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Aviation Glossary :: Freezing Level Chart  Aviation Glossary :: Freezing Level Chart FAA Written Test Preparation
Aviation Glossary Welcome to the Dauntless Aviation Glossary!

At Dauntless, our editorial staff maintains the web's largest unified glossary of aviation terms. This glossary is built from a combination of official, quasi-official, and proprietary sources (including original material that we develop oursselves). Uniquely, we often provide multiple definitions of a given term so that you can find that which best applies to you. In order to maximize your learning efficiency, this glossary (and similar ones for our international users) is incresingly fully integrated into our aviation learning apps, including our FAA written test prep and FAA practical test prep software and apps. If you like this glossary, you'll love them with their polished learning environments and world's best and clearest content (please do give them a try.).

Freezing Level Chart
Freezing Level Chart
The freezing level is the lowest altitude in the atmosphere over a given location at which the air temperature reaches 0ºC. This altitude is also known as the height of the 0ºC constant-temperature surface. A freezing level chart shows the height of the 0ºC constant-temperature surface.

The concept of freezing level becomes slightly more complicated when more than one altitude is determined to be at a temperature of 0ºC. These “multiple freezing layers” occur when a temperature inversion at altitudes above the defined freezing level are present. For example, if the first freezing level is at 3000 ft MSL and the second is at 7000 ft MSL, a temperature inversion is between these two altitudes. This would indicate temperatures rising above freezing above 3000 ft MSL and then back below freezing at 7000 ft MSL.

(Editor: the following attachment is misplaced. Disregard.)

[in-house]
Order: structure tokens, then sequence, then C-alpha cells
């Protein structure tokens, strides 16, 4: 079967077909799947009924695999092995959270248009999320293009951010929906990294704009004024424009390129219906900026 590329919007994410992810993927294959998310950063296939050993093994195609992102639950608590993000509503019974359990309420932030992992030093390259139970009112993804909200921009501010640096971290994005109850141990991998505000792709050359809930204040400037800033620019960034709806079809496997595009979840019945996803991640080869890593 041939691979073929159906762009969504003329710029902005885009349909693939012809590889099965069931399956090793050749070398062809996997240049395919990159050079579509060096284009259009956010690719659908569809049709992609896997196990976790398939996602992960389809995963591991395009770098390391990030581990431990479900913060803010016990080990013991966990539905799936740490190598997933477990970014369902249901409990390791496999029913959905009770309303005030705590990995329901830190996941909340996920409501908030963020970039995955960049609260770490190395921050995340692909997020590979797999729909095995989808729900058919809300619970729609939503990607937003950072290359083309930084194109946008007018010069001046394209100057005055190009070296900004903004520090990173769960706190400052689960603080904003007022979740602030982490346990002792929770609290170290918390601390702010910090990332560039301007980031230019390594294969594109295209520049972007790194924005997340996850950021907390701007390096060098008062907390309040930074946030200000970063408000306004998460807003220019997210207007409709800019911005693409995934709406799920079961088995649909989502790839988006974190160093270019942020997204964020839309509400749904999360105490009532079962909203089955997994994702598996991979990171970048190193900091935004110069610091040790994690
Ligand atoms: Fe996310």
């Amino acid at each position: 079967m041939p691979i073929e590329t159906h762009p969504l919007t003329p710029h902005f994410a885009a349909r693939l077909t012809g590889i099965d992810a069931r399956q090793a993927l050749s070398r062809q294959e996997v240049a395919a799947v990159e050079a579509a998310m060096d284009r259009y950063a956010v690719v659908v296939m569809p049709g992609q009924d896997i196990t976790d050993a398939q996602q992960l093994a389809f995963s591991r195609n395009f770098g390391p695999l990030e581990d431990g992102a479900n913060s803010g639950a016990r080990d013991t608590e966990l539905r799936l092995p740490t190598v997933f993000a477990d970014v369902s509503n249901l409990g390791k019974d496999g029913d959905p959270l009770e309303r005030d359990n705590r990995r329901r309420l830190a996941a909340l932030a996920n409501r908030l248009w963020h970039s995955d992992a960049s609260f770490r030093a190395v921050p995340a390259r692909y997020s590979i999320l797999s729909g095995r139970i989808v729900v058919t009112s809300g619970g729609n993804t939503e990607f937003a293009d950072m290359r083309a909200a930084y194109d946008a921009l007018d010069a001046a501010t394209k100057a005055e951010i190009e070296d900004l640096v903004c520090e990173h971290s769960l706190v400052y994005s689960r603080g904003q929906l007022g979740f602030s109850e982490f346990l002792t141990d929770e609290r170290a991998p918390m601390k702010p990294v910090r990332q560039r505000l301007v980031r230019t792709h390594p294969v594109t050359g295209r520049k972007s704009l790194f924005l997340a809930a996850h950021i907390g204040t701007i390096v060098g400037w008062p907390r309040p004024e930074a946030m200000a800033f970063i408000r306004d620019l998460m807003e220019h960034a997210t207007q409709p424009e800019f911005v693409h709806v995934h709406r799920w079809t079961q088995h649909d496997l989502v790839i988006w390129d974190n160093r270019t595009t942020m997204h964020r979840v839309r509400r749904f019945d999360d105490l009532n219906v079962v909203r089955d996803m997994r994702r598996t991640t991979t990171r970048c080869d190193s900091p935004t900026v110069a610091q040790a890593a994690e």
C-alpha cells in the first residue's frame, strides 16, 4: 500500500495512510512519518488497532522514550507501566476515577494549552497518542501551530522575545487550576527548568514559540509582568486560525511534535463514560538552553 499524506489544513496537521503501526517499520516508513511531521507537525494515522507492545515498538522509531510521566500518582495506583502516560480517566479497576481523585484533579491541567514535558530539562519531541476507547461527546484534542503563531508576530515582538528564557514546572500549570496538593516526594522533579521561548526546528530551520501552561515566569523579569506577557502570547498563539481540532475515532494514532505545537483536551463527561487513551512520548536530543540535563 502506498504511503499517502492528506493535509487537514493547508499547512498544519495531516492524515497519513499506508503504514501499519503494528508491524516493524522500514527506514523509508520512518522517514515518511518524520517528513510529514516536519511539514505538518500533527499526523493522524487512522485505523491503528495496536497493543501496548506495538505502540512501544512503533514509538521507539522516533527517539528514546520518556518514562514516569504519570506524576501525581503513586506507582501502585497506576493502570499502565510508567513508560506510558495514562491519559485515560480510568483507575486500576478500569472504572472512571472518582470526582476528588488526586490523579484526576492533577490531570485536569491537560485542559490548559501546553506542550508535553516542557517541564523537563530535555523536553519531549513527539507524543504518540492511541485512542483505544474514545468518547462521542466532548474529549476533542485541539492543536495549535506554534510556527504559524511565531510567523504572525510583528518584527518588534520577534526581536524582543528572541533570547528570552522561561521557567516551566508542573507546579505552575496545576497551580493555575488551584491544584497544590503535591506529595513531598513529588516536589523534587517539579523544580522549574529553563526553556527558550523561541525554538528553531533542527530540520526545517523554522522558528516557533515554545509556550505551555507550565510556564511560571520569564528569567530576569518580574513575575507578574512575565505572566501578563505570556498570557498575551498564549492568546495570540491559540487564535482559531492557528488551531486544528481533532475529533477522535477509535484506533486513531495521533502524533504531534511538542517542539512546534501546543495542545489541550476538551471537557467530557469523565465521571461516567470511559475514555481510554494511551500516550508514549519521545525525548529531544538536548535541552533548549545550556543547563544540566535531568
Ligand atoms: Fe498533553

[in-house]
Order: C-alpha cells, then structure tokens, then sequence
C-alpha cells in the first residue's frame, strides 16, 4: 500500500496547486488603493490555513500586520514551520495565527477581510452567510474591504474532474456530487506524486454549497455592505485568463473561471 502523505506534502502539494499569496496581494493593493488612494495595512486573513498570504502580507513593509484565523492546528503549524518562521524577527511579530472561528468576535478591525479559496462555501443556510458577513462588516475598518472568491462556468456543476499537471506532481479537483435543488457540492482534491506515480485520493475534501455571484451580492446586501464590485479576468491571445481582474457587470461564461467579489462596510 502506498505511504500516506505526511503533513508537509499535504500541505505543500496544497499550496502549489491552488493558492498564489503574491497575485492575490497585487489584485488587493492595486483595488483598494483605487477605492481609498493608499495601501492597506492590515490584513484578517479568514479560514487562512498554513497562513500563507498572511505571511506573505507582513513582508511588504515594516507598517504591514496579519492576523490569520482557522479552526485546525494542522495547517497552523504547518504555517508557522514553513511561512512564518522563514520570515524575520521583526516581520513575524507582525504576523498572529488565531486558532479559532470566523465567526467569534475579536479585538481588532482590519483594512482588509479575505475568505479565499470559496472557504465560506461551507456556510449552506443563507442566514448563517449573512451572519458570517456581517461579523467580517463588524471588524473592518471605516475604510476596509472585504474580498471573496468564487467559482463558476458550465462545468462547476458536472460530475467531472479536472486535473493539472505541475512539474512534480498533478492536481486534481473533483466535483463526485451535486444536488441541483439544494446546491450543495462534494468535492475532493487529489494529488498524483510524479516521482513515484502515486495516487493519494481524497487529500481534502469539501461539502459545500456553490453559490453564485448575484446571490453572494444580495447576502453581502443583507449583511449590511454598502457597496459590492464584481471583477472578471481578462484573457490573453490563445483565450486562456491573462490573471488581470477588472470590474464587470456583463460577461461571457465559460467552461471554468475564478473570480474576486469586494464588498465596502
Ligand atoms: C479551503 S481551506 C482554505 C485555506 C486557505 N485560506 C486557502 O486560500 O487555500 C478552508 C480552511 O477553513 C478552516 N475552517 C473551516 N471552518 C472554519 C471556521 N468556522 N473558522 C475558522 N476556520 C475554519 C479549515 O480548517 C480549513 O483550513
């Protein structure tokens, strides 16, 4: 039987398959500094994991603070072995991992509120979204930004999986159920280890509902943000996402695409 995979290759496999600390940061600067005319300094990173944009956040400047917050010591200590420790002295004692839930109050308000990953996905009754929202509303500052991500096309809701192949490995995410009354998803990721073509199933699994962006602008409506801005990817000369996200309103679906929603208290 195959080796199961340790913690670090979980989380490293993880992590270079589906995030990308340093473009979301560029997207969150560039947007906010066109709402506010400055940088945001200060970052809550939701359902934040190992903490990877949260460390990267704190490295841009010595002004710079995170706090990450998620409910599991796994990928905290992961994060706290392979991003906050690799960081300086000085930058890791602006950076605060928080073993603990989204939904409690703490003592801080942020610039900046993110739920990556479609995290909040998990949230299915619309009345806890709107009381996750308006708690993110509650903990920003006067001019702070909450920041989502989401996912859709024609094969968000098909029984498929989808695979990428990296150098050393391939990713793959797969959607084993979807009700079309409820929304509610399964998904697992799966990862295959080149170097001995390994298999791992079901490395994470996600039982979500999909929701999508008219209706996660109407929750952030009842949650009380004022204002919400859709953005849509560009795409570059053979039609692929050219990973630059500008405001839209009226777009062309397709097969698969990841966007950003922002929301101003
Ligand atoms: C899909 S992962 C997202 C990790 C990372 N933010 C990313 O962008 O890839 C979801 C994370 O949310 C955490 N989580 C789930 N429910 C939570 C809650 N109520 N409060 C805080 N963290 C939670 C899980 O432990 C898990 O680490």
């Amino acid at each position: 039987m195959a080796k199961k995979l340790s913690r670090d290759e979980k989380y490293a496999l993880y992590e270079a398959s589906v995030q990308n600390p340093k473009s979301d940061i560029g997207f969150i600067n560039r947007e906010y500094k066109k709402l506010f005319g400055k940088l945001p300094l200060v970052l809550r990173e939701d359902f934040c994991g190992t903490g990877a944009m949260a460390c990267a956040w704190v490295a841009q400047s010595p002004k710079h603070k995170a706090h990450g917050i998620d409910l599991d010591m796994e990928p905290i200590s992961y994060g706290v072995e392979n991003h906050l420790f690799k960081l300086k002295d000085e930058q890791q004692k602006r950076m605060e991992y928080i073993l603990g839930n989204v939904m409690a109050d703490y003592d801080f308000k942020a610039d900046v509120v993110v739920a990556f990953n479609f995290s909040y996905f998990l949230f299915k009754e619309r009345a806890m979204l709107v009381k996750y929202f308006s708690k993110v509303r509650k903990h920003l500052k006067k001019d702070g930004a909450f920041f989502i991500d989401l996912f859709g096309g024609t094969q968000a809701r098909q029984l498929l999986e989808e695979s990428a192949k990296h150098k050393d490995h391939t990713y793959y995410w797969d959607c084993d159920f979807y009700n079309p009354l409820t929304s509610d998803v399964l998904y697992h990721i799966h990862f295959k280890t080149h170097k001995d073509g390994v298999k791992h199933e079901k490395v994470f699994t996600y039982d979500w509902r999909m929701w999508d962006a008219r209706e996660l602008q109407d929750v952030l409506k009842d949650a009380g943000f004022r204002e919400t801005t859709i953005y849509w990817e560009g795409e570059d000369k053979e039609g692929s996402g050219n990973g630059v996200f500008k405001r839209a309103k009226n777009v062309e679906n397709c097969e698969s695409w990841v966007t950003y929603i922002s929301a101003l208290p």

The Aviation Weather Center (AWC) provides freezing level graphics available on the Aviation Digital Data Service (ADDS) web site at: http://adds.aviationweather.noaa.gov/icing/frzg_nav.php

The ADDS Freezing Level graphics provide an initial analysis and forecasts at 3-, 6-, 9-, and 12-hours into the future. The forecasts are based on output from the National Weather Service’s (NWS) Rapid Update Cycle (RUC) numerical forecast model.

source: FAA/NOAA Aviation Weather Services (AC 00-45G)

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Disclaimer: While this glossary in most cases is likely to be highly accurate and useful, sometimes, for any number of editorial, transcription, technical, and other reasons, it might not be. Additionally, as somtimes you may have found yourself brought to this page through an automated term matching system, you may find definitions here that do not match the cotext or application in which you saw the original term. Please use your good judgement when using this resource.

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